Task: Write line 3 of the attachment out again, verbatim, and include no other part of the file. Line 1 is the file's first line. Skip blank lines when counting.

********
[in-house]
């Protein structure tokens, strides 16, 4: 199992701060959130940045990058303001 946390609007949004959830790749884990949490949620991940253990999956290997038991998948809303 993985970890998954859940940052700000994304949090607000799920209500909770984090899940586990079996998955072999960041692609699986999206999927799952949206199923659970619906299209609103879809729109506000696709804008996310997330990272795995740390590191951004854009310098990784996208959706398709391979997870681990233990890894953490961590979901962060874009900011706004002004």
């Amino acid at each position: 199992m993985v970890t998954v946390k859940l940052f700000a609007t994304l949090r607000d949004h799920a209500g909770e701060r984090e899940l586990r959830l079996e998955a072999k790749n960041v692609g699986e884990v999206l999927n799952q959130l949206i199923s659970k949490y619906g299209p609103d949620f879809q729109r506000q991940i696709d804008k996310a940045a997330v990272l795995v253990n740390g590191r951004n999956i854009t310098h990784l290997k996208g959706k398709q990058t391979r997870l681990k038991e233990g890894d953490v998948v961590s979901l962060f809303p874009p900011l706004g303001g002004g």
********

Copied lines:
């Amino acid at each position: 199992m993985v970890t998954v946390k859940l940052f700000a609007t994304l949090r607000d949004h799920a209500g909770e701060r984090e899940l586990r959830l079996e998955a072999k790749n960041v692609g699986e884990v999206l999927n799952q959130l949206i199923s659970k949490y619906g299209p609103d949620f879809q729109r506000q991940i696709d804008k996310a940045a997330v990272l795995v253990n740390g590191r951004n999956i854009t310098h990784l290997k996208g959706k398709q990058t391979r997870l681990k038991e233990g890894d953490v998948v961590s979901l962060f809303p874009p900011l706004g303001g002004g």